By remarkable circumstance, ‘John Evans’ is attached to not just one, but two Antarctic mountains. Evans Peak, pictured here, is a small but beautiful mountain below and slightly to the east of the major peaks of the Sentinel Range. At approximately 13,000 feet, it is well hidden from view from the usual west side approaches to the Sentinels.
Hidden as it is, it might have remained unnoticed had not it appeared (unnamed) in the background of a picture published by the National Geographic in its June, 1967 article about our mountaineering expedition of a few months earlier. This dramatic picture (foldout, pp 843-845) inspired Robert Rutford, Field Chief of my very first Antarctic excursion in 1963-64, to propose the name “Evans Peak” in my honor—for no reason other than the facts that it was such a striking peak and that he knew that I loved mountains. This proposal was done without my knowledge, but Dr. Rutford informed me after the fact.
Meanwhile, persons unknown who worked with me at McMurdo the following season, without my knowledge proposed my name again. The first inkling I had of this was from a letter dated March 21, 1969 on National Science Foundation letterhead, signed by T.O. Jones, Division Director Environmental Sciences, stating as follows:
It gives me a great deal of pleasure to inform you that the U.S. Board on Geographic Names has named in your honor the geographical feature named Evans Heights, located at 75 deg 06’S. latitude, 161deg 33’E. longitude in Victoria Land, Antarctica.
(Signed by T. O. Jones)
At the time of Dr. Jones’s letter, Evans Peak was unclimbed. Decades later (November, 1997) its summit was reached by a four-person French group, one of whom, Jean-Marc Gryzka, died a few weeks later in an accident on a nearby peak. As I understand it, the French group proposed the name “Pik Gryzka” in honor of their companion. At that time I made an informal suggestion via the National Science Foundation to have the name “Evans Heights” be changed to reflect the French proposal. In reply I was told by NSF that the naming of things didn’t work that way, and that the Evans Heights name would remain. At that time, I failed completely to either check the coordinates specified or to note the name discrepancy—Evans Peak or Evans Heights.
Not until decades later, when I checked the coordinates, did I discover that the two names were in fact “officially” accepted and legitimate, and that the name “Pik Gryzka had never gained traction.
The following excerpts from correspondence of July, 2013 shed light on the story:
Dear Mr. Evans,
If I might add that according to the SCAR Composite Gazetteer of Antarctica (CGA) (http://www.scar.org/cga) no other country has given a different name to either Evans Heights, or Evans Peak. You can check this by entering the CGA Catalog Reference Number, 4377 for Evans Heights and 4382 for Evans Peak. If any other name had of been applied to either feature they would be crossed referenced by the number, use reference number 13100 for an example. Also, there are no official names in Antarctica containing the word/name “Gryzka”. The mountaineering and hiking communities often apply their own informal names to features.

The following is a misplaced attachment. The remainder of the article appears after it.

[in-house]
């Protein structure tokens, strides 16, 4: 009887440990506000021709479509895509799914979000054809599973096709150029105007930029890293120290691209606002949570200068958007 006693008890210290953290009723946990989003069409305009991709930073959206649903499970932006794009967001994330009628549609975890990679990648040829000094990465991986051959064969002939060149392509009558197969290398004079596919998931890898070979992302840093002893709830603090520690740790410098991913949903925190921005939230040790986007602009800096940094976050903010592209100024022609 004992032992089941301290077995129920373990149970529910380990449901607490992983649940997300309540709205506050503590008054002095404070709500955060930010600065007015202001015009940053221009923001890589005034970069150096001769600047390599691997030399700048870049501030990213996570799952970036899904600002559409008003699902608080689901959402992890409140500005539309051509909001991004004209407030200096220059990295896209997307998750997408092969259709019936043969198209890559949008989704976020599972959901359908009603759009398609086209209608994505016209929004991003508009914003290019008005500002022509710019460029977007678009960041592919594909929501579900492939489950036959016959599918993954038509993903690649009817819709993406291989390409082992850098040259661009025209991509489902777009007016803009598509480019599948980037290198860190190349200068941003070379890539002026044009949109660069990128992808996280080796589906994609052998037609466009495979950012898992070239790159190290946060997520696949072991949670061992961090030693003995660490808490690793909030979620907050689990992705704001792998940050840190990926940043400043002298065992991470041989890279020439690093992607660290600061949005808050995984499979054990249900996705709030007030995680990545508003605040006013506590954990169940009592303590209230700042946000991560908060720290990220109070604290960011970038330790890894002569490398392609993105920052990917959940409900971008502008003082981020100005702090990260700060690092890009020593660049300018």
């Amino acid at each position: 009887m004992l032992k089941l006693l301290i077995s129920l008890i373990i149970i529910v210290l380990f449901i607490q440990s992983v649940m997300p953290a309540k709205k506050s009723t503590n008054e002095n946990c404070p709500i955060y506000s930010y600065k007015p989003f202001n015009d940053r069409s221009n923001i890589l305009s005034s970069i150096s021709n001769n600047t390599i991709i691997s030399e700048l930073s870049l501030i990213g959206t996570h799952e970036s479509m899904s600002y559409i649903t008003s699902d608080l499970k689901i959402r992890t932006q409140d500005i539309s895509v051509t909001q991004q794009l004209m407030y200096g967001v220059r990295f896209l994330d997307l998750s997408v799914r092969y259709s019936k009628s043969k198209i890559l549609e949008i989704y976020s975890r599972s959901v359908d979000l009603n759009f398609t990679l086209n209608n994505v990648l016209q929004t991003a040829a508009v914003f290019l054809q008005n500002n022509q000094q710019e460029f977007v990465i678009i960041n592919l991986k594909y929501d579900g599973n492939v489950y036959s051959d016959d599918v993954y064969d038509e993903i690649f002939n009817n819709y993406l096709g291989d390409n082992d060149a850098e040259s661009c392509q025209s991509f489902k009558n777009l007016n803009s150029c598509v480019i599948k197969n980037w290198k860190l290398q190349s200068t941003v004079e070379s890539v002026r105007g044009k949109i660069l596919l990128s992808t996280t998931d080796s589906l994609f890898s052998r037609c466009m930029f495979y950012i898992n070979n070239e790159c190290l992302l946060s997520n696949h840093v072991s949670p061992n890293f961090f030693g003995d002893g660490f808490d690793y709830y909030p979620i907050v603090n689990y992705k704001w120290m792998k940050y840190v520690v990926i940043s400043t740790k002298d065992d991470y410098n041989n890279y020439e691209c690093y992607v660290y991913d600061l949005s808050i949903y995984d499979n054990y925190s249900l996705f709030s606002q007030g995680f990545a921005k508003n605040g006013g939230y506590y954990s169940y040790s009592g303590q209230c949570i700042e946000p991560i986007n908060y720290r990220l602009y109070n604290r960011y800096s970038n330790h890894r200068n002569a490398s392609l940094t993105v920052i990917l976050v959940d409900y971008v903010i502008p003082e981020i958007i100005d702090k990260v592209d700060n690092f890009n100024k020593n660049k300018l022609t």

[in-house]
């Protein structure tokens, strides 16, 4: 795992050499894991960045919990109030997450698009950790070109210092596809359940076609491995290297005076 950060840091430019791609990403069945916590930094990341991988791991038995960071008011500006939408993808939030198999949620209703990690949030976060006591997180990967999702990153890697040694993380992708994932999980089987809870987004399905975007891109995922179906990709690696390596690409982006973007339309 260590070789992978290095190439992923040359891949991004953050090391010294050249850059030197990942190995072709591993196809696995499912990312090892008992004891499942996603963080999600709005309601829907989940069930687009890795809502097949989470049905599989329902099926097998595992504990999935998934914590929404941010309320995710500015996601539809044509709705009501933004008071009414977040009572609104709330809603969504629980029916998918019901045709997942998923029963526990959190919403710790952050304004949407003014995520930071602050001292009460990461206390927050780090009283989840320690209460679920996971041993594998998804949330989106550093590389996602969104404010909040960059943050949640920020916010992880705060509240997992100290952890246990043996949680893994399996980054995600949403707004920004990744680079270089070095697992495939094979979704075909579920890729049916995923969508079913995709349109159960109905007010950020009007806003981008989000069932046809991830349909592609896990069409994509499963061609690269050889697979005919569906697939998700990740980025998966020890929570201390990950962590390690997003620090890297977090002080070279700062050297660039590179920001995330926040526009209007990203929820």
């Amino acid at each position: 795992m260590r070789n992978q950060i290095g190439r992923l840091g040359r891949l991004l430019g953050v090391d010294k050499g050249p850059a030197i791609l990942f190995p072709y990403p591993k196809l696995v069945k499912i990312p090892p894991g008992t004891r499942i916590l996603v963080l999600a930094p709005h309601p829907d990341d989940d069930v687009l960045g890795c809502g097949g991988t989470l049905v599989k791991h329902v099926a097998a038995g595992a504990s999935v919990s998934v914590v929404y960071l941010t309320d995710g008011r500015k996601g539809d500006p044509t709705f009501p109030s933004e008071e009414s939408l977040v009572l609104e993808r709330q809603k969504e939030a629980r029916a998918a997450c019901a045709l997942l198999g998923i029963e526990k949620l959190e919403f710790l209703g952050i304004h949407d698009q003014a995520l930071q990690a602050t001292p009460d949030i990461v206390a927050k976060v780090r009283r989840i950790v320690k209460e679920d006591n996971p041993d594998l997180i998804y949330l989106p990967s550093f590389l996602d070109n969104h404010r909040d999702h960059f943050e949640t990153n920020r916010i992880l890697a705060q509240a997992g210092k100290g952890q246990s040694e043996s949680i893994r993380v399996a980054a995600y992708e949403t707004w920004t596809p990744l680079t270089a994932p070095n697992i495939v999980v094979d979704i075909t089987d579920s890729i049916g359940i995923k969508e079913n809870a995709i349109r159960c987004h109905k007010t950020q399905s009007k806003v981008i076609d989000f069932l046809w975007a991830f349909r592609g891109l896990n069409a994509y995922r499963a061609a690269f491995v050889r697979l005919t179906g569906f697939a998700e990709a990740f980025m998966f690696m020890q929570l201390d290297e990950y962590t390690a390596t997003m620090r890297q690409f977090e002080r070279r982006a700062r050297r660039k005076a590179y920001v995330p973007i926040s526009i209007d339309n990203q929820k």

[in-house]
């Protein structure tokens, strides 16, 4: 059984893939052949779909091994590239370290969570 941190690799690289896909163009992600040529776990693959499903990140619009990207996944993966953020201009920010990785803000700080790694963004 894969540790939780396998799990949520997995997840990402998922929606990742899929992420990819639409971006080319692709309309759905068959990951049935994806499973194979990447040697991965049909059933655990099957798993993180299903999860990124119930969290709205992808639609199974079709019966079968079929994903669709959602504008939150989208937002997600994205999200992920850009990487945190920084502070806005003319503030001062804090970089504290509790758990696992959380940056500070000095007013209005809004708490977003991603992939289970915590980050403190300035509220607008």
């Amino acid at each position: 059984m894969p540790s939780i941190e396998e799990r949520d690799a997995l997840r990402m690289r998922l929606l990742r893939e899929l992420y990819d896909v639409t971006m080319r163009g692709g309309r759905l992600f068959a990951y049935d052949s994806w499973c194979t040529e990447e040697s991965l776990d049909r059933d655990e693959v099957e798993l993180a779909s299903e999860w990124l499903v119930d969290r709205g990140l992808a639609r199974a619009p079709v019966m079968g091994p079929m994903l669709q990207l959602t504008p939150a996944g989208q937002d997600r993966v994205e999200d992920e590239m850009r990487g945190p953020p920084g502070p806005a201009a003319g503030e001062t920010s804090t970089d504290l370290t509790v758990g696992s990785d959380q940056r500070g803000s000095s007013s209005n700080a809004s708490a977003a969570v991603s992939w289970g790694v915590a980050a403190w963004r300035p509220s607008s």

It is interesting that the geographic.org websites credits the National Geospatial-Intelligence Agency (NGA) as the source of geographic names in Antarctica, since we maintain those here at the U.S. Geological Survey (although we do share a common website with NGA dealing with the U.S. Board on Geographic Names).
I can help here.
The official names for US use are in the on-line database at the following URL:
On the left you will find a menu that includes a link to “search” the Antarctic Names database.
Selecting that and entering your name, you’ll find many things named Evans, but Evans Peak is there.
The citation mentions that the name came from the Univ Mn geological party in the region in 63-64.
So I’m sure this is the one that Bob Rutford named for you.
Have a look for yourself.
I hope all is well with you.
From: John Evans <email@example.com>
Date: Thursday, July 25, 2013 5:21 PM
Subject: Fwd: Antarctic peak name
Many thanks for the very fast reply.
But it seems there remains a most curious duplication of my name assigned to two very different Antarctic features. Please take a look at this link:
As you will see, this takes you to a commercial site that describes “Evans Peak: Antarctica”, with “SOURCE: National Geospatial-Intelligence Agency, Bethesda, MD, USA”.
This Evans Peak is specifically named for me, and is half a continent away from the Evans Heights, also named for me. And although I’m not really troubled by having my name attached to two quite different Antarctic features, given a choice I’d just a soon stick with only the Evans Peak—.
The story, for what it’s worth, is that my Field Chief the 1963-64 season, Mr. (now Dr.) Robert Rutford, proposed naming that peak for me simply because he knew of my love for mountains and that I would appreciate my name being tied to such a beautiful peak.
I realize you are busy, and I very much appreciate your good help with this, and apologize for what is likely a time-waster. Still, if you could please confirm that the Evans Peak name is legitimate I’d be very grateful. I’ve been saying so, but the mountaineering community has been referring to this as “Pik Gryzka”, and I’d like to have my facts straight.
Again, many thanks!
Evans Peak (height 12, 960’): 78° 15’South, 85° 58W
Evans Heights (height not known): 75° 06’South, 161° 33’E
|Description:||A prominent rock peak, 3,950 m, standing 3 mi ENE of Mount Ostenso in the Sentinel Range of the Ellsworth Mountains. Named by the University of Minnesota Geological Party to these mountains, 1963-64, for John Evans, geologist with the party.|
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